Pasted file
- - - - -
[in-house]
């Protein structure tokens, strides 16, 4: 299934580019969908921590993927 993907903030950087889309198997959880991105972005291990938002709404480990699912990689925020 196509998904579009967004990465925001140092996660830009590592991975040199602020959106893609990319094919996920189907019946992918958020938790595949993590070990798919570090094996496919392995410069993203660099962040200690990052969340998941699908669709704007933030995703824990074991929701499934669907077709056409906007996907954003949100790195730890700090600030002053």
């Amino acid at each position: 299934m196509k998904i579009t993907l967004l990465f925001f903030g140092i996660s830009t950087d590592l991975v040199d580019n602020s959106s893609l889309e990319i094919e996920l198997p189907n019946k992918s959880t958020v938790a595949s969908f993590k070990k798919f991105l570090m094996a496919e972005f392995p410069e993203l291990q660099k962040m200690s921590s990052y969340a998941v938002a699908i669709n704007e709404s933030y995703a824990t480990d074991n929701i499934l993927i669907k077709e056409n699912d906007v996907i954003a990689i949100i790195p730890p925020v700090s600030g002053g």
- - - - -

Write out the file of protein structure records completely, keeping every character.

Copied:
[in-house]
């Protein structure tokens, strides 16, 4: 299934580019969908921590993927 993907903030950087889309198997959880991105972005291990938002709404480990699912990689925020 196509998904579009967004990465925001140092996660830009590592991975040199602020959106893609990319094919996920189907019946992918958020938790595949993590070990798919570090094996496919392995410069993203660099962040200690990052969340998941699908669709704007933030995703824990074991929701499934669907077709056409906007996907954003949100790195730890700090600030002053």
């Amino acid at each position: 299934m196509k998904i579009t993907l967004l990465f925001f903030g140092i996660s830009t950087d590592l991975v040199d580019n602020s959106s893609l889309e990319i094919e996920l198997p189907n019946k992918s959880t958020v938790a595949s969908f993590k070990k798919f991105l570090m094996a496919e972005f392995p410069e993203l291990q660099k962040m200690s921590s990052y969340a998941v938002a699908i669709n704007e709404s933030y995703a824990t480990d074991n929701i499934l993927i669907k077709e056409n699912d906007v996907i954003a990689i949100i790195p730890p925020v700090s600030g002053g």